Israel tightens aviation security as hijacking suspected in Malaysia flight disappearance
Foreign airlines approaching Israeli airspace required to identify earlier; other security measures classified.
As the disappearance of Malaysia Airlines flight 370 continues to baffle investigators and aviation experts, Israel is tightening security standards for any flights that enter its aerial territory, according to a report by Channel 2.
With the strong suspicions the plane was hijacked, Israeli security and aviation officials held meetings and produced a series of evaluations in the past several days.
One of the conclusions they reached is that foreign airlines approaching Israeli airspace must identify themselves far earlier than was standard until now, the report said.
Officials decided on long list of additional security regulations but those will remain classified.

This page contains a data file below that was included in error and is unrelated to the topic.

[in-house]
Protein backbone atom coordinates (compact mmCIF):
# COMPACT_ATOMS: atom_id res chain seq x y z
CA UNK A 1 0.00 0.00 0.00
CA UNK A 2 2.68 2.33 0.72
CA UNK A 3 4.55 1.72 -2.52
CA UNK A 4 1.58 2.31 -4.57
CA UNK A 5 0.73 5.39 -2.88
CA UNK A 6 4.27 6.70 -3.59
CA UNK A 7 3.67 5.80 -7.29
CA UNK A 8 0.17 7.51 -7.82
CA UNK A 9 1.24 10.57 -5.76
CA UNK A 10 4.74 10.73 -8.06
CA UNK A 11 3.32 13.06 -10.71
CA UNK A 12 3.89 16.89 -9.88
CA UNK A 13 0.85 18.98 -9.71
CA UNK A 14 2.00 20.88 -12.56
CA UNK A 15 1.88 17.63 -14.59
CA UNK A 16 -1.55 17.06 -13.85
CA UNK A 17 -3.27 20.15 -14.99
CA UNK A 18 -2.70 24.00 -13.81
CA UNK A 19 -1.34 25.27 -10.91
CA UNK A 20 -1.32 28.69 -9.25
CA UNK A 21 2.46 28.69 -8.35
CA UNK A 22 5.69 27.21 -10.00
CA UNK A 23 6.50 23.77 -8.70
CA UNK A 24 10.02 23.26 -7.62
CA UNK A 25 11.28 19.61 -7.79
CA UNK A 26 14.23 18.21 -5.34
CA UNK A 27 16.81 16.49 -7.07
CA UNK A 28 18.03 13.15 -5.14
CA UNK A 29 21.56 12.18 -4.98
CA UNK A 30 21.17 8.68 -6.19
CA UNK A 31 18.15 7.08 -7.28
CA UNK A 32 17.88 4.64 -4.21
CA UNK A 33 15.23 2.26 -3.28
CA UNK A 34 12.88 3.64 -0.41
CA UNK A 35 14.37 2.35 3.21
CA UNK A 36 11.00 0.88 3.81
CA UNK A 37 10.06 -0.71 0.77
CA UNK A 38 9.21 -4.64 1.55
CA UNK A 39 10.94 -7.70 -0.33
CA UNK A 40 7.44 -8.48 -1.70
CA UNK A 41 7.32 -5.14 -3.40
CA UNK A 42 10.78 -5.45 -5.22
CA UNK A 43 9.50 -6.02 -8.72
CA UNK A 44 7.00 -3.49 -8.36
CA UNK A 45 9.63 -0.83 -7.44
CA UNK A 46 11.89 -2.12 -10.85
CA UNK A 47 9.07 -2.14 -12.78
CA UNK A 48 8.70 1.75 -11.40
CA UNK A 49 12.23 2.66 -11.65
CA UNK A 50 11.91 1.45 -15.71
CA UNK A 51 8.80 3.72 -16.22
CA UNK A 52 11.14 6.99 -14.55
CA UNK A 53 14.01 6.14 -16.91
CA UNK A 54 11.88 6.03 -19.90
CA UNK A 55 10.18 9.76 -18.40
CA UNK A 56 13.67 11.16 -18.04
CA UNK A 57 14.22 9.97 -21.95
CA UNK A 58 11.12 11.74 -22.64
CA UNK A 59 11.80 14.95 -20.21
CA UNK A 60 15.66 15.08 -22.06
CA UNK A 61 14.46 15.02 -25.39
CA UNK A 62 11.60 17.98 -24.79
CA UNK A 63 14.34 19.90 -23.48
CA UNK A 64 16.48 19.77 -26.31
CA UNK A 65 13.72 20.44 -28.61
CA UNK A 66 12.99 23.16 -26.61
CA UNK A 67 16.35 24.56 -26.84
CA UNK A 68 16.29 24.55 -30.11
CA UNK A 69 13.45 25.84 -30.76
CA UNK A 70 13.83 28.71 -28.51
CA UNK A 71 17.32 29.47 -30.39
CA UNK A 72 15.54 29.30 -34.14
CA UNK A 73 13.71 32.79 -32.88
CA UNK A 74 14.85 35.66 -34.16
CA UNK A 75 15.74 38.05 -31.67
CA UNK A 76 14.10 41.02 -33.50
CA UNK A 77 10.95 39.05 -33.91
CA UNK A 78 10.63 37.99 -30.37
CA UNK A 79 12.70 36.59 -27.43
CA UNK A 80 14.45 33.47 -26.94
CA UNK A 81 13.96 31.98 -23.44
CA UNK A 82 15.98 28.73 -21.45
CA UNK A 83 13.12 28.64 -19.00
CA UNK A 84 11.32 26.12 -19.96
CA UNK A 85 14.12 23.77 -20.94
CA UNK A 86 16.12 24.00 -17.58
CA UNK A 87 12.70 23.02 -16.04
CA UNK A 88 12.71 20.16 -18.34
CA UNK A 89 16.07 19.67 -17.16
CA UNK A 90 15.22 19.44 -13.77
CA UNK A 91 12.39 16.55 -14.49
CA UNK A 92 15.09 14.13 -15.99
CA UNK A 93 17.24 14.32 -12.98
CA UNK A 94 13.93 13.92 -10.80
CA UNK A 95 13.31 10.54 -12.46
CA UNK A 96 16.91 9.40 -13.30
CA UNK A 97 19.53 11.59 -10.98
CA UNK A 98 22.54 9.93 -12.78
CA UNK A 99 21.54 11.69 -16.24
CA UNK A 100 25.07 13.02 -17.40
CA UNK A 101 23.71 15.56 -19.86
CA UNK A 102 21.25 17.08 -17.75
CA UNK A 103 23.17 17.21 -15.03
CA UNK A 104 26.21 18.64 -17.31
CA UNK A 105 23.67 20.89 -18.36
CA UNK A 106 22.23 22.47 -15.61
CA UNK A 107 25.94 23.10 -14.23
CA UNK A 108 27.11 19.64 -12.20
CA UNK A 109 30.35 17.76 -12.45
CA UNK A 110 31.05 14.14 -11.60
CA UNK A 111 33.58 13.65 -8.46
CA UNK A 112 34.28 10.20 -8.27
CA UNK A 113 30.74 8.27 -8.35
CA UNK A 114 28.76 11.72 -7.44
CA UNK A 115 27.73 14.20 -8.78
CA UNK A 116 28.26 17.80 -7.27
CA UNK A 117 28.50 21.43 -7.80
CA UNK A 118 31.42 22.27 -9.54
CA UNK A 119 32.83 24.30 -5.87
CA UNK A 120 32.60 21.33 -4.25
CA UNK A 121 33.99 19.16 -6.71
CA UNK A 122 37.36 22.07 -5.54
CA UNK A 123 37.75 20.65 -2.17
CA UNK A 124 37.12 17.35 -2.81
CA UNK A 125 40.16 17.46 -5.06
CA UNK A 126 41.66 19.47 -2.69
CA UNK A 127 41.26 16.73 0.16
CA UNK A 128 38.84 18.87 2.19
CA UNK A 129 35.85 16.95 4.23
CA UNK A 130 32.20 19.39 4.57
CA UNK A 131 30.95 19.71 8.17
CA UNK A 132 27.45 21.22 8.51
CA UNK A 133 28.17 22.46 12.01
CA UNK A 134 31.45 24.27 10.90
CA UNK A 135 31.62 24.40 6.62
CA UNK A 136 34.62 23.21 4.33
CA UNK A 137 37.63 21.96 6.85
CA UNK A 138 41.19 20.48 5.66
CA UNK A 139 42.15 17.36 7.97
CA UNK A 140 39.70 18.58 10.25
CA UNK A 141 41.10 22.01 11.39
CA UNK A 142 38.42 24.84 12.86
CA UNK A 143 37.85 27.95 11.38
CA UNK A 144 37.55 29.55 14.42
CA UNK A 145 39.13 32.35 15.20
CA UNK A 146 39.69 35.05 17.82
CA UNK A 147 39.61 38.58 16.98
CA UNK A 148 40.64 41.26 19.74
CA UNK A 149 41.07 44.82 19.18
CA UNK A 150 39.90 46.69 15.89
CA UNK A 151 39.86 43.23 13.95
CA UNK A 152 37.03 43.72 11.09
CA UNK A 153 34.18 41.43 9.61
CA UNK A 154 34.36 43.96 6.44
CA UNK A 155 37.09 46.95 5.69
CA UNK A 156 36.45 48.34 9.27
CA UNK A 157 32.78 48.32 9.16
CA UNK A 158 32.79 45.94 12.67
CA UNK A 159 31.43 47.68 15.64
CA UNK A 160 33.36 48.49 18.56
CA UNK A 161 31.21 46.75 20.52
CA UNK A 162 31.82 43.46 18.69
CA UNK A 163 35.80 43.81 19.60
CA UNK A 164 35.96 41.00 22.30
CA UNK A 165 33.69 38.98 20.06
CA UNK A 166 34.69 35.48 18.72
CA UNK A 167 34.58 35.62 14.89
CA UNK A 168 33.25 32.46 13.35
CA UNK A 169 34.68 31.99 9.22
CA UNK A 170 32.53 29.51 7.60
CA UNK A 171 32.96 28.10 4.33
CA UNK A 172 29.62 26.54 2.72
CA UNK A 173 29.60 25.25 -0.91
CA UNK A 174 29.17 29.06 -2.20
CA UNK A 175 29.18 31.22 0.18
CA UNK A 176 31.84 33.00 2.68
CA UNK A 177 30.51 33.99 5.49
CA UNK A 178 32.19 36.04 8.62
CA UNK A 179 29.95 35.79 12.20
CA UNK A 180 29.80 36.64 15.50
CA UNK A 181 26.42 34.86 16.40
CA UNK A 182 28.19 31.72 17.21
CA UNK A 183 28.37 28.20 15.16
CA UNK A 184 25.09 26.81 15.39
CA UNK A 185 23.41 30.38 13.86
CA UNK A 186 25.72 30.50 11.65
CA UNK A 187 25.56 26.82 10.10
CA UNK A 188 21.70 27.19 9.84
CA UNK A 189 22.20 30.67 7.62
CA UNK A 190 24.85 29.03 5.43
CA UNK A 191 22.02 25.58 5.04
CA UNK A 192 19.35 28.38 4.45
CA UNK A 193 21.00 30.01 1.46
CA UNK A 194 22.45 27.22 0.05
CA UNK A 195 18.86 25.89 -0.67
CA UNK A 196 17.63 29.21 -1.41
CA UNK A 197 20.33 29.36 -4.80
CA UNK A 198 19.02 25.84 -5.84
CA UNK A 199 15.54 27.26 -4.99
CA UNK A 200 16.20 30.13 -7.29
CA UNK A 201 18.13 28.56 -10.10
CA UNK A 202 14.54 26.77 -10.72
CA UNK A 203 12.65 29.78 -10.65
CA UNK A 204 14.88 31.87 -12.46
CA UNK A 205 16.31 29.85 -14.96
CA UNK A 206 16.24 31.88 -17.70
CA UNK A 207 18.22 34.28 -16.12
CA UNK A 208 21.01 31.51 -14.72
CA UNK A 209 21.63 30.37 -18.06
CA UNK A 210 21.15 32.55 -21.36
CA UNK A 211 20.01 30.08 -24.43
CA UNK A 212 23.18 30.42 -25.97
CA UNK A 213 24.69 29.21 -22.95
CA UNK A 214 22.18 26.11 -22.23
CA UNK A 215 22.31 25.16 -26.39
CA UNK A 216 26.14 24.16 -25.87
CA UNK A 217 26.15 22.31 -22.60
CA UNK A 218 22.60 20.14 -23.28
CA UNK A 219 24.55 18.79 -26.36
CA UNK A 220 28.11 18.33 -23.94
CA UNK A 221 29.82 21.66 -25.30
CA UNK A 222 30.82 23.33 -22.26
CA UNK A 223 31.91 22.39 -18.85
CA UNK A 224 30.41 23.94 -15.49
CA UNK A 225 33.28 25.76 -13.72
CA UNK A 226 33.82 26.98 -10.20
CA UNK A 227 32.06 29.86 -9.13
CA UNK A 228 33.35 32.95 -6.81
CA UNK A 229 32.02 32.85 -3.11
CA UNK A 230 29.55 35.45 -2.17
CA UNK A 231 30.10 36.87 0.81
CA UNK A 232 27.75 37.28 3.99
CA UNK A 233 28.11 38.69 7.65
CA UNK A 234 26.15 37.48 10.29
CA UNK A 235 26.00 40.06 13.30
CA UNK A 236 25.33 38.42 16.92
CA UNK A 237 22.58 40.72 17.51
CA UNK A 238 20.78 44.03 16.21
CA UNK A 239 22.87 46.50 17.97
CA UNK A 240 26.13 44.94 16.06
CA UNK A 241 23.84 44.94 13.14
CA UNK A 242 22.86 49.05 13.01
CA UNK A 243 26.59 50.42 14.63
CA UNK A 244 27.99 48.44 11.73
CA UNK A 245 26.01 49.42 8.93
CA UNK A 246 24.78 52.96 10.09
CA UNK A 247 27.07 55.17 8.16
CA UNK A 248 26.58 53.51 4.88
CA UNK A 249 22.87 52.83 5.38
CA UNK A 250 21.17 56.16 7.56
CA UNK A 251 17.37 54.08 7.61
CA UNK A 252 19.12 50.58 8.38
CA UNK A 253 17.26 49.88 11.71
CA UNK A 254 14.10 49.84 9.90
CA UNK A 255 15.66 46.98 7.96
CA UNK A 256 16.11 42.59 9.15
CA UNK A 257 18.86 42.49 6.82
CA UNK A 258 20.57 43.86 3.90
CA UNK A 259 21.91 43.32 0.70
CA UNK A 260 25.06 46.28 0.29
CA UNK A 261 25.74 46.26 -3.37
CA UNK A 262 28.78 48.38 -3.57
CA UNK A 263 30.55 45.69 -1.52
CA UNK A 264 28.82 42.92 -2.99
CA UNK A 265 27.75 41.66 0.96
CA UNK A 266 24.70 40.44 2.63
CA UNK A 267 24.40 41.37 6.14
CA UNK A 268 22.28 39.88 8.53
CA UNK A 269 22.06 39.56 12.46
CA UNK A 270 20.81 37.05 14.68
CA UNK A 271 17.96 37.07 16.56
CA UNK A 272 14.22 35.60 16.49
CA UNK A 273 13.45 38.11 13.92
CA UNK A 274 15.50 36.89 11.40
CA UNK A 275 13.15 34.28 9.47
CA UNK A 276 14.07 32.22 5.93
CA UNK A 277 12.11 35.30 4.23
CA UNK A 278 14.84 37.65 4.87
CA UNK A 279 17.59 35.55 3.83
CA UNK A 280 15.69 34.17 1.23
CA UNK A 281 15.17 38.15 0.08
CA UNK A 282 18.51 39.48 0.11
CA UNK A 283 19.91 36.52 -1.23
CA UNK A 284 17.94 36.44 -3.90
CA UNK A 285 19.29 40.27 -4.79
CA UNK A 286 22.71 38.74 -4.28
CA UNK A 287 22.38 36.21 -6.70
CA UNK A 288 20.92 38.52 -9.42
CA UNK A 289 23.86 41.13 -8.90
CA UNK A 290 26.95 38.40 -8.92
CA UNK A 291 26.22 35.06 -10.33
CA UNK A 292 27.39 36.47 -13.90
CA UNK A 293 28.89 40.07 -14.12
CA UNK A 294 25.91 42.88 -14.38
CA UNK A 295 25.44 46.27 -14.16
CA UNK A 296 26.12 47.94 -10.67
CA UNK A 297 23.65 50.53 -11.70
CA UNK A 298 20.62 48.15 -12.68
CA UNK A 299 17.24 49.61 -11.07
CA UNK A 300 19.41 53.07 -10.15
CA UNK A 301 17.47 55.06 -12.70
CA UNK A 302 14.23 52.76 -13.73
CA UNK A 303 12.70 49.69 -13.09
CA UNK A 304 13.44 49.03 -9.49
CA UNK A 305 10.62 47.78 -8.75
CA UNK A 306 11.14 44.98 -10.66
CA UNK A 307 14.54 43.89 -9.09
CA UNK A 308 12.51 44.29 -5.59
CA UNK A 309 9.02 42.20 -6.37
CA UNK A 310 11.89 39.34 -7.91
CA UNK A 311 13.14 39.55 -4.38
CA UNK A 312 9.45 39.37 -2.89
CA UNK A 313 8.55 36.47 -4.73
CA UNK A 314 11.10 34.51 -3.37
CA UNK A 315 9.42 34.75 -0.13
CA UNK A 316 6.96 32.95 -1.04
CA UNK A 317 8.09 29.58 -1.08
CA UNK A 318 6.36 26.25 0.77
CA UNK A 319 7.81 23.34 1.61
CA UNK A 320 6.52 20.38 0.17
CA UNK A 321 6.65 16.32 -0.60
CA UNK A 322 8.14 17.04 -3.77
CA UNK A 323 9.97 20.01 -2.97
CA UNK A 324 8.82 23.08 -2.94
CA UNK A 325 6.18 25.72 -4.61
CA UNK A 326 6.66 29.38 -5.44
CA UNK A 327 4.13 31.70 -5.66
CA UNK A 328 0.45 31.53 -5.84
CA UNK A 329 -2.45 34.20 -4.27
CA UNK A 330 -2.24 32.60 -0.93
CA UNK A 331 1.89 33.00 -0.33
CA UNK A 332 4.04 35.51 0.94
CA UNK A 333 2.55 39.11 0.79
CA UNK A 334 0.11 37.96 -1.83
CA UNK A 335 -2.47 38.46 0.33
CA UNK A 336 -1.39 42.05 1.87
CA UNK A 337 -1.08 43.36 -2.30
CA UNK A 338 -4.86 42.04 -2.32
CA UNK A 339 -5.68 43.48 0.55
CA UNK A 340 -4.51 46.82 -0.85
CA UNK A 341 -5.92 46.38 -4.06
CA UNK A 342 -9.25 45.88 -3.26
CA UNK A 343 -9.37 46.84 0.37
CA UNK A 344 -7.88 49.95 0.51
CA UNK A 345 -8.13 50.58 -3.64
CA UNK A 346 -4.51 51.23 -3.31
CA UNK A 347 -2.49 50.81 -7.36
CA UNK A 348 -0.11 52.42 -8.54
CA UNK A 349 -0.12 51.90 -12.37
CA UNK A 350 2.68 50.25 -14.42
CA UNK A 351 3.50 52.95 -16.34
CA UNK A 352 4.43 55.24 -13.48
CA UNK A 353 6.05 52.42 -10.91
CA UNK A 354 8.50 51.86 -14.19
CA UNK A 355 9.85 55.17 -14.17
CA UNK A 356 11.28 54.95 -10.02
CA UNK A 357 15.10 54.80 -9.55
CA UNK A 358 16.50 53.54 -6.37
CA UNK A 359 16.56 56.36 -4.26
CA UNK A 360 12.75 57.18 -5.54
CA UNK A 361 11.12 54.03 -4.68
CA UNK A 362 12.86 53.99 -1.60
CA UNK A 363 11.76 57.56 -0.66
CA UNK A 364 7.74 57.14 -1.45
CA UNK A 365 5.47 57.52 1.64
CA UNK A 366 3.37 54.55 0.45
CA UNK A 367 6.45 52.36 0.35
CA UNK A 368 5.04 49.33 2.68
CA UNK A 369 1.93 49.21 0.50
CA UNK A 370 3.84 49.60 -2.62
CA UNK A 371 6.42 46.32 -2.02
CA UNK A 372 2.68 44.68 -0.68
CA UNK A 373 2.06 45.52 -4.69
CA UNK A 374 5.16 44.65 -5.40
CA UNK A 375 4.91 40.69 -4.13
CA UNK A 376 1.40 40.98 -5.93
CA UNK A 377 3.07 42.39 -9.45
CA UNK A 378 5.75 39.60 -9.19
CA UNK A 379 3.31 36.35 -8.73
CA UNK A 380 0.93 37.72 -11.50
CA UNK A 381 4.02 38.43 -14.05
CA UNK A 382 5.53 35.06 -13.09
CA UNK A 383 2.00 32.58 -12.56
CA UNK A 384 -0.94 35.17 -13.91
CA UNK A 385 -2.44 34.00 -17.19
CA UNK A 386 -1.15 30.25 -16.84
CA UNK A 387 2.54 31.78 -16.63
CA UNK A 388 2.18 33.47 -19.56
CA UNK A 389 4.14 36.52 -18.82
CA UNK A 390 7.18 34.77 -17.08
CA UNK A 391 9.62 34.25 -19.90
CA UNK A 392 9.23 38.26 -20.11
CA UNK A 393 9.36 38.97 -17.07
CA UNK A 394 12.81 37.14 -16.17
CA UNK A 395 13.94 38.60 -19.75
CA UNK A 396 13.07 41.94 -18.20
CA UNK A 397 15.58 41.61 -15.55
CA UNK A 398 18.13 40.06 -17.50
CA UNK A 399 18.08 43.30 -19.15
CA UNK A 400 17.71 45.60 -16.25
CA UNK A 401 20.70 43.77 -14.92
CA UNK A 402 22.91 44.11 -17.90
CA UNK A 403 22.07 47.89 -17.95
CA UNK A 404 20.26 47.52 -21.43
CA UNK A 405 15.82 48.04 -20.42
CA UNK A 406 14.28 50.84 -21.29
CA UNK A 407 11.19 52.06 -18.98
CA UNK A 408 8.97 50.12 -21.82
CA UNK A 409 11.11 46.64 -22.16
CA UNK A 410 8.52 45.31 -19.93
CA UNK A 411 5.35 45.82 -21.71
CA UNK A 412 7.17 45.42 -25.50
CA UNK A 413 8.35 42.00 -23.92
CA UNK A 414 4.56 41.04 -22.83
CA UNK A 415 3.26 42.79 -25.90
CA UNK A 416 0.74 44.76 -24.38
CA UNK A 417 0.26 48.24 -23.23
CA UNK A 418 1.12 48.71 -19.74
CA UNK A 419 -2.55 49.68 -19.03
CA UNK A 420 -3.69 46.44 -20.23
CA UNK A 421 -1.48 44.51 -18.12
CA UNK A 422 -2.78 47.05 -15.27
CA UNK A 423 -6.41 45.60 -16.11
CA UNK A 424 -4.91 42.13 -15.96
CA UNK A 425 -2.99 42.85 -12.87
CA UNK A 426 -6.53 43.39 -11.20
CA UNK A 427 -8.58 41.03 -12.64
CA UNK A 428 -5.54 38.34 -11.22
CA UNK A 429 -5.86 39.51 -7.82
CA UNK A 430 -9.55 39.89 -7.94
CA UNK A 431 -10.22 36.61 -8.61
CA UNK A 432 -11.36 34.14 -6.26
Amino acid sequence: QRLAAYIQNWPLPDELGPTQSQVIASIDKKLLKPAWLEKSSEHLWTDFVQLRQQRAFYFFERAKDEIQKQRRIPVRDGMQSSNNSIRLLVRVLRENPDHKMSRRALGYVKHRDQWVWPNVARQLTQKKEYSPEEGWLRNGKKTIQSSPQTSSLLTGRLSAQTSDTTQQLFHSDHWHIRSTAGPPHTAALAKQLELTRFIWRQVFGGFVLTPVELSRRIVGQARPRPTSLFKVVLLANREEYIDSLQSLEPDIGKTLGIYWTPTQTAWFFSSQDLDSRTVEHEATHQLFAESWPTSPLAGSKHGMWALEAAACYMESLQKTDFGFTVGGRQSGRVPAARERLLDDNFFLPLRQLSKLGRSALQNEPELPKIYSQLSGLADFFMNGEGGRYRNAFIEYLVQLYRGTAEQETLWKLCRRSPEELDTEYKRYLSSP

Malaysian investigators are trawling through the backgrounds of the pilots, crew and ground staff who worked on a missing jetliner for clues as to why someone on board flew it perhaps thousands of miles off course, the country's police chief said.
Background checks of passengers on Malaysian Airlines Flight MH370 have drawn a blank, but not every country whose nationals were on board has responded to requests for information, police chief Khalid Abu Bakar told a news conference on Sunday.
No trace of the Boeing 777-200ER has been found since it vanished on March 8 with 239 people on board, but investigators believe it was diverted by someone who knew how to switch off its communications and tracking systems.
Malaysia briefed envoys from nearly two dozen nations and appealed for international help in the search for the plane along two arcs stretching from the shores of Caspian Sea to the far south of the Indian Ocean.
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